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Primary Pituitary Tuberculosis Revisited

Fatma Ben Abid, Mohammed Abukhattab, Hanfa Karim, Mohamed Agab, Issam Al-Bozom, Wanis H. Ibrahim

(Division of Infectious Disease, Department of Medicine, Hamad General Hospital, Doha, Qatar)

Am J Case Rep 2017; 18:391-394

DOI: 10.12659/AJCR.903233


BACKGROUND: Primary pituitary tuberculosis (in absence of other organ involvement and constitutional symptoms) is an extremely rare disease with total reported cases in the literature fewer than a hundred. Misdiagnosis as pituitary adenoma is common and late diagnosis can result in a permanent endocrine dysfunction and/or long-term neurologic sequelae.
CASE REPORT: We report on the case of a middle-aged woman who presented with severe headache and left third cranial nerve palsy. Magnetic resonance imaging (MRI) revealed a large pituitary tumor invading the left cavernous sinus. The case was initially misdiagnosed as pituitary adenoma. A pituitary biopsy was performed and was suggestive of pituitary tuberculosis. Extensive radiologic investigations did not reveal any evidence of other organ involvement by tuberculosis. She was successfully treated with anti-tuberculous medications.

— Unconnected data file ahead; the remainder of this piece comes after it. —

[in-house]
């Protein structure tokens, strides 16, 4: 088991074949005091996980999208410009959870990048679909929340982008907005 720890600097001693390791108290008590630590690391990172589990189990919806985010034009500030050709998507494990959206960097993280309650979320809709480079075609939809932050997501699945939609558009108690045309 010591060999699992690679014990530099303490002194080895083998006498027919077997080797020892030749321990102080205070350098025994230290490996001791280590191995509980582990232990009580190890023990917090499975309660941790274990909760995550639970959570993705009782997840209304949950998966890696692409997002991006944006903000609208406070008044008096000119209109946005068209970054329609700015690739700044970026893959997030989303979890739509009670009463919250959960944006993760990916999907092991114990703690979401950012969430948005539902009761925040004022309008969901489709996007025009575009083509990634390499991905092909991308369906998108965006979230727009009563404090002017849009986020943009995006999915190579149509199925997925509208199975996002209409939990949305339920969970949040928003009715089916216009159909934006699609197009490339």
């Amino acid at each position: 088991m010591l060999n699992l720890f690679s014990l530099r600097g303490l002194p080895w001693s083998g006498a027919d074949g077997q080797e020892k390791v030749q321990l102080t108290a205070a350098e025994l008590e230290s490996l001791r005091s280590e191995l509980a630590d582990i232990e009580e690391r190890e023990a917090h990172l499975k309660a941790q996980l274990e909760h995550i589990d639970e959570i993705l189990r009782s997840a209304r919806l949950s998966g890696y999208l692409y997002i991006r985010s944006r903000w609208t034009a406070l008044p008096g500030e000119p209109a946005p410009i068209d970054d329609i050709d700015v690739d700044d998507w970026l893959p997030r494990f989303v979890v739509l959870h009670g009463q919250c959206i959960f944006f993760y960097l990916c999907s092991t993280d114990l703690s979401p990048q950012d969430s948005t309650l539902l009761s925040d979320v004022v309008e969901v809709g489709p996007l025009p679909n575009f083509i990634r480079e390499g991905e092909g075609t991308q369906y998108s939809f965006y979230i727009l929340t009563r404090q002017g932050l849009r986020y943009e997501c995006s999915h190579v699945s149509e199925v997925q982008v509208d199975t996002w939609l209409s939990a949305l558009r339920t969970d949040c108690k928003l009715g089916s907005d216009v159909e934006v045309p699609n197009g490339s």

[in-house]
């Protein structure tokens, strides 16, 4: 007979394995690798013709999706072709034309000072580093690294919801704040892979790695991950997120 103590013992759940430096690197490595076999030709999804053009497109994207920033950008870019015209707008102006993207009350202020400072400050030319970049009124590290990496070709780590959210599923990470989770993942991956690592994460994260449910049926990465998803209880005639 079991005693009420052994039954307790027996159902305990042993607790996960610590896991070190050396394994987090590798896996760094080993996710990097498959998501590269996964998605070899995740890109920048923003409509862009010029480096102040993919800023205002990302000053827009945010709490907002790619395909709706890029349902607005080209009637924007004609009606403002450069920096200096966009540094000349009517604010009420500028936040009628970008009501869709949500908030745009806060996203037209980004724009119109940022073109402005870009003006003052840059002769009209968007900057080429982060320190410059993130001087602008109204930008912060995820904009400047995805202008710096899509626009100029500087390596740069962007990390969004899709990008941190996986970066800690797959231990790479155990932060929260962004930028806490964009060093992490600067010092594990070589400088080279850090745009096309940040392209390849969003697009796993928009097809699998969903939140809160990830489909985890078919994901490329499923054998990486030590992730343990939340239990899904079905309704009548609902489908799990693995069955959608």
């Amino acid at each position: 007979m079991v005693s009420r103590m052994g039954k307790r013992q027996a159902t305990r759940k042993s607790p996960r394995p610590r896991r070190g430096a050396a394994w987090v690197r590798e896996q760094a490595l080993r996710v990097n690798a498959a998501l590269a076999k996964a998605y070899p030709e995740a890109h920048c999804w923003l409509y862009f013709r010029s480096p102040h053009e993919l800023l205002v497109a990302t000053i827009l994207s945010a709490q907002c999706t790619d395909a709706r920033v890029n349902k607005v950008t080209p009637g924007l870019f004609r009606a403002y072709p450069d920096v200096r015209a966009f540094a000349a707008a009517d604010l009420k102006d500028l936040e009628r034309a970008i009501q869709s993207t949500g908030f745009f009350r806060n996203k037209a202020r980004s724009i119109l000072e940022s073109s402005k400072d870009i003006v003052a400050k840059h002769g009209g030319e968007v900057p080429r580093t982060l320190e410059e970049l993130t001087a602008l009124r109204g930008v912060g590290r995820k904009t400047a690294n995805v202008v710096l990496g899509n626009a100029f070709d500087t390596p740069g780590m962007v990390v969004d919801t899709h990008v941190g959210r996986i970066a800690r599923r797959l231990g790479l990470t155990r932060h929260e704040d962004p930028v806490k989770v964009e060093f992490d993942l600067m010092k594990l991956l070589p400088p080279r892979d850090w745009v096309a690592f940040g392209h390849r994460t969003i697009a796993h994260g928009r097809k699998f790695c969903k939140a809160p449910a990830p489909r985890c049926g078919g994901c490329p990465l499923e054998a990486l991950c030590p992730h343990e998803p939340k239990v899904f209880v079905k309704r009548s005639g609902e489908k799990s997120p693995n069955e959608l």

CONCLUSIONS: In areas with a high pre-test probability of tuberculosis, pituitary tuberculosis should be included in the differential diagnosis of pituitary tumors in order to avoid unnecessary surgical interventions. Besides being the first histologically-proven primary pituitary tuberculosis case reported from Qatar, the current case is unique in that extensive radiologic investigations did not reveal any evidence of other systemic or pulmonary tuberculosis.

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